Customer #2: Me

In the name of productivity, I designed and made something for myself.

I knew that organising people for fittings would sometimes be tricky, so by becoming a 'customer' I always had something in the making.

Also, in an attempt to add variation to my final makes, it meant I could chose colours, finishes and a garment shape I assumed my other co-creators wouldn't, but still without compromising.

 

Wearing my onion dyed skirt with a white linen shirt from Walker Slater; jumper from H&M (definitely reached the 30 wears challenge); vintage headscarf from Herman Brown and sunglasses from Gobi, Amsterdam.

Wearing my onion dyed skirt with a white linen shirt from Walker Slater; jumper from H&M (definitely reached the 30 wears challenge); vintage headscarf from Herman Brown and sunglasses from Gobi, Amsterdam.

 

Something I enjoyed most about the bespoke appointments, was seeing each person's way of choosing what they wanted. Whether they started with a love of a certain fabric, colour or garment style.

For me, I knew exactly which fabric I wanted to make with first - a beautiful, lightweight wool delaine. In every colour you can see a variation of tones because of the original weave, as well producing really bold results. 

With my ongoing obsession with orange, I couldn't resist choosing the onion dyed fabric, and I regret nothing! 

The light yellow panels in the skirt are made from a linen/cupro/Tencel blend fabric and I chose this to break up the orange, as well as adding a different texture. The blend fabric has a beautiful sheen that contrasts with the matte wool.

 

Wearing with my winter reliables - vintage wool coat from Armstrongs, Edinburgh and my nearly 3 year old Doc Martens.

Wearing with my winter reliables - vintage wool coat from Armstrongs, Edinburgh and my nearly 3 year old Doc Martens.

 

In terms of choosing my garment, I wanted to make a high-waisted skirt because my waist and hip measurement are quite different, resulting in me having difficulties buying anything high-waisted other than jeans.

So I traced the pattern for my longer and larger wrap skirt to create a mini one - simple!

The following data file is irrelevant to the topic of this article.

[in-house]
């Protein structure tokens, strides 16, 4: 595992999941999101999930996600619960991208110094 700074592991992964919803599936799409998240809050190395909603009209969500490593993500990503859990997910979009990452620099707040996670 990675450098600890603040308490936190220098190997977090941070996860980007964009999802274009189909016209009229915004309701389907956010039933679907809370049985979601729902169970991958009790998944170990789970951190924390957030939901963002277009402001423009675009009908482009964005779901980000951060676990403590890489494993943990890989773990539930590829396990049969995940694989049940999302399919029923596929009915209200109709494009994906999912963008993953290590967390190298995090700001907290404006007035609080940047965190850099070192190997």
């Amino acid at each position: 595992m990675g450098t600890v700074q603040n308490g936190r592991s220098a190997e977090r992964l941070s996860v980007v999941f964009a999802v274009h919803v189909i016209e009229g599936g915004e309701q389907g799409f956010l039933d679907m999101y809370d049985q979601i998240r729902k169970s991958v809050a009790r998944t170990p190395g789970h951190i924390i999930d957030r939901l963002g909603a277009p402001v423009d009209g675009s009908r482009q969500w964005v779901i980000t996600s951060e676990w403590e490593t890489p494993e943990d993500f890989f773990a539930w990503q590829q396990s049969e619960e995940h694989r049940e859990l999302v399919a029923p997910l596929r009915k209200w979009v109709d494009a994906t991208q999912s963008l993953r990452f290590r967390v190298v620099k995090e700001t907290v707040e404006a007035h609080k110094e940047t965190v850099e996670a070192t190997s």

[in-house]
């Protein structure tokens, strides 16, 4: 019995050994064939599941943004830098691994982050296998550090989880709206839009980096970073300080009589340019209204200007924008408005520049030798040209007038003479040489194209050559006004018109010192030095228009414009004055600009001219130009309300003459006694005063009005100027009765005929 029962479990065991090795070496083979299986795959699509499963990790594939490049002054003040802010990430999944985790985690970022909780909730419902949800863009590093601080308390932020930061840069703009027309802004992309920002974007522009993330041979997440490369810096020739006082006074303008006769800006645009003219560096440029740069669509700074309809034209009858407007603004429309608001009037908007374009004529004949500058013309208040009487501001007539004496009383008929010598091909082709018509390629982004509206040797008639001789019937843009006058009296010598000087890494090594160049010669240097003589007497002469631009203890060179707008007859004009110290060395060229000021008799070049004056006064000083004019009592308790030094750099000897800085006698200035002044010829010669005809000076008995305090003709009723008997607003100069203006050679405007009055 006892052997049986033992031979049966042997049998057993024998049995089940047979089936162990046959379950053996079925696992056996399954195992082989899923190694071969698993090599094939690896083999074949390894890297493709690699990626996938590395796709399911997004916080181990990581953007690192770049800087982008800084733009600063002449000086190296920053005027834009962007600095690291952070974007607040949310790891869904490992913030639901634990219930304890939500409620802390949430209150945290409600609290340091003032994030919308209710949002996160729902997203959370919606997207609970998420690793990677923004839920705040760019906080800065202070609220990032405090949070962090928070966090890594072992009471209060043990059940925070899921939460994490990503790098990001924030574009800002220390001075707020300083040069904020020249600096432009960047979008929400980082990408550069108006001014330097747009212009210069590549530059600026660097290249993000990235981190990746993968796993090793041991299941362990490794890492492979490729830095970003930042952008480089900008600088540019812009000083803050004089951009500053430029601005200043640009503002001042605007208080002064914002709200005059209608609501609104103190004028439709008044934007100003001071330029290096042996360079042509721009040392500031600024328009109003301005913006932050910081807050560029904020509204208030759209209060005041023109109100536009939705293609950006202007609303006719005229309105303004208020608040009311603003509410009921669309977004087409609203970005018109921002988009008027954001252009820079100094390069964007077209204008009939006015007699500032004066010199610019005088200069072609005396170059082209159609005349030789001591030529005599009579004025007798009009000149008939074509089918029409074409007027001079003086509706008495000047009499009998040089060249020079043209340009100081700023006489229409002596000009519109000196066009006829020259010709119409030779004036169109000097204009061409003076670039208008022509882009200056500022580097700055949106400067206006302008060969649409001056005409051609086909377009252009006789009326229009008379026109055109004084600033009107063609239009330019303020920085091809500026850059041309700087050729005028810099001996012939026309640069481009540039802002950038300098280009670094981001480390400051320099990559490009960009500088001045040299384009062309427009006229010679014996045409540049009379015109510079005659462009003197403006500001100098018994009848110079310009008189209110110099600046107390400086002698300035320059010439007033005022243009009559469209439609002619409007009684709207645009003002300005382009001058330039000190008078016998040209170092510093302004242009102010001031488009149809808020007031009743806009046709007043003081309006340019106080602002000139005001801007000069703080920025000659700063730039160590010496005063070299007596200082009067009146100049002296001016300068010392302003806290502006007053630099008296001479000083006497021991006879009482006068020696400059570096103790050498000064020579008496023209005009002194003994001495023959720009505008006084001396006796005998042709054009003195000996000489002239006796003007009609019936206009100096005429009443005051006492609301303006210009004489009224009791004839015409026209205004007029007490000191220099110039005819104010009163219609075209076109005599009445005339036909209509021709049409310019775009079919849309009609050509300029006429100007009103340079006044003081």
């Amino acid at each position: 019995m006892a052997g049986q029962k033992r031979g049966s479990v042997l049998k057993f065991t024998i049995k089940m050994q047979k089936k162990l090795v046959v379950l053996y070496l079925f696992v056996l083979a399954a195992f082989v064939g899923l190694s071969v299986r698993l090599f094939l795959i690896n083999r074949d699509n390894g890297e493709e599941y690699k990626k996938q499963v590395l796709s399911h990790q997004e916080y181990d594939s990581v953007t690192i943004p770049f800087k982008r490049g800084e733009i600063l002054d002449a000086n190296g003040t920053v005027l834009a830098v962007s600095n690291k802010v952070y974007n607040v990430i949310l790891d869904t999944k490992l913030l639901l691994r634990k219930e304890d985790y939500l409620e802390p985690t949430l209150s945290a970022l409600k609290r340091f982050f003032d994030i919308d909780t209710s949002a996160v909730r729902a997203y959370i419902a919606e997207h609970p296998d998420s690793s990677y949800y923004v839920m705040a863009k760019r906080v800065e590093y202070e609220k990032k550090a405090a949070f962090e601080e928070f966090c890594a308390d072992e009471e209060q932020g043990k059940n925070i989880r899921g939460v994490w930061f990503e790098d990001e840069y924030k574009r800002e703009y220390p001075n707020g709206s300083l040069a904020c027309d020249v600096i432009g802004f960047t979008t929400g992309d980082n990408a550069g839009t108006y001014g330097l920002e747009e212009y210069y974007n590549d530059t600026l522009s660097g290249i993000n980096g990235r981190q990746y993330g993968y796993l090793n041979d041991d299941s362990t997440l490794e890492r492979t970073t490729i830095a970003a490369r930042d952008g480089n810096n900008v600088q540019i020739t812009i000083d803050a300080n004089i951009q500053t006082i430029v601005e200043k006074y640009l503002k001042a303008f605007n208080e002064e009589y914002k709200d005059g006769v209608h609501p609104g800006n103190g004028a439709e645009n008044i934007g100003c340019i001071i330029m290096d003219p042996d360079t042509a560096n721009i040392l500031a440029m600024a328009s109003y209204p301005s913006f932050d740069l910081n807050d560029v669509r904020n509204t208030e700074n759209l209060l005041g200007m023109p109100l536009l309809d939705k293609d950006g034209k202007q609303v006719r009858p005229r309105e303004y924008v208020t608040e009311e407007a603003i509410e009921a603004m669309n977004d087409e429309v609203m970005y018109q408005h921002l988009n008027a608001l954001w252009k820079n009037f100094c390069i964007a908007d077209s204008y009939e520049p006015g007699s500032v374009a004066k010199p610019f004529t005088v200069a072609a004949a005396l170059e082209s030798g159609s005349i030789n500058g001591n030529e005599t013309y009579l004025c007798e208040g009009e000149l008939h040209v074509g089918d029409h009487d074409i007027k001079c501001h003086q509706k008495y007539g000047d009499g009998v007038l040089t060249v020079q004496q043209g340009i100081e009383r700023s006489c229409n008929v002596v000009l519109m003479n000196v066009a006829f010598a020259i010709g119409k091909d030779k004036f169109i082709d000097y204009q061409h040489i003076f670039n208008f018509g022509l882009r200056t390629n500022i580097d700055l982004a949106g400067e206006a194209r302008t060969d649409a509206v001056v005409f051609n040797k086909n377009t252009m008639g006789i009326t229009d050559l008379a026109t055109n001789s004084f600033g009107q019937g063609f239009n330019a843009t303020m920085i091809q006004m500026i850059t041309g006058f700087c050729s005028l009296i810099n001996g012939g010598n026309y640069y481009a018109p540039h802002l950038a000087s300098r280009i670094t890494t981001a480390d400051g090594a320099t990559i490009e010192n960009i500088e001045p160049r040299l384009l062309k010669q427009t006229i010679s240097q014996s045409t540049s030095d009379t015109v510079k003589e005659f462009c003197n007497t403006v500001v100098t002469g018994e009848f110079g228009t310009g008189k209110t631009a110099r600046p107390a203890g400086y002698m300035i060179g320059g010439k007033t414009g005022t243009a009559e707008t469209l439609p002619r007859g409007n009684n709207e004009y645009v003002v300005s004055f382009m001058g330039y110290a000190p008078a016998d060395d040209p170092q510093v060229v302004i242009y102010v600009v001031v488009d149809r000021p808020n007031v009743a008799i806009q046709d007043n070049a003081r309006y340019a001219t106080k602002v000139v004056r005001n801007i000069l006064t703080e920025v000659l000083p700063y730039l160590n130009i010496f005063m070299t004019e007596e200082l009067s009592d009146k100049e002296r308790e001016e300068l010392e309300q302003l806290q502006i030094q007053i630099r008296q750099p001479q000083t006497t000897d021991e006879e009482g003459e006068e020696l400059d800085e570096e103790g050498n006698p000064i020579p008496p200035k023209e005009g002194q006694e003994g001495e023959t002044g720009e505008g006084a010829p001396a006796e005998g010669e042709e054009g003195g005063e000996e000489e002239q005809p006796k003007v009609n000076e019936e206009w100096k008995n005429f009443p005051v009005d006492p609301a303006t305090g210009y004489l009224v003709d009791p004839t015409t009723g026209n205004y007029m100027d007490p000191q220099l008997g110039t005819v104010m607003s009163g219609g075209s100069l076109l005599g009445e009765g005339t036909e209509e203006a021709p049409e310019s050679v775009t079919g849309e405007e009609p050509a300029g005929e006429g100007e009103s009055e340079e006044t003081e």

It is interesting to look back at the images of each fitting and see how much the style of the skirt changes. I still want to make an un-quilted version for myself because the drape was lovely, and a great weight for the summer. 

 

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The reason I did decided to quilt my skirt was mainly because I was quite attached to the idea of owning a quilted garment but also, I did want to see the effect quilting would have on the garment shape.

The pleasant surprise in doing this was that it is so comfortable and warm! It's like wearing a tiny blanket around my waist and lap (like being in bed outside you say, erm yes please!).

I researched various alternative quilt waddings, looking at sourcing larger production waste or un-sellable blanket in charity shops. Although disappointing for my work, it was a great to find out most of these items were being put to use.

Eventually I found wadding made from recycled plastic bottles and it was perfect - easy to handle, soft and insulating. 

 

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With quilting comes bias binding... and I do love some bias. I thought it would give a nice, sharp finish to the skirt. 

To add a bit more personal flair, and a reference to the onion dye, I printed and made my own using the reduced liquor from the dye bath that created my skirt and Aimee's top. The first image (above) shows the original printed square, a two layer pattern of broken pictogram symbols. The second, after it was sewn, cut and ironed into bias.

In the future I would maybe avoid this method and possibly dye vintage white cotton pre-made bias instead. I feel this would have the same effect but keep costs lower. (I do love that I made it though).

 

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I'm really happy with what I made myself and I'm just chomping at the bit to make something else.

Next on the list is actually a top similar to Aimee's (previous post) using the waste from this skirt. I will be sure to keep you posted!

 


If you are interested in creating a similar garment with me, please do get in touch.

Colour images of me: Gabriela Silveira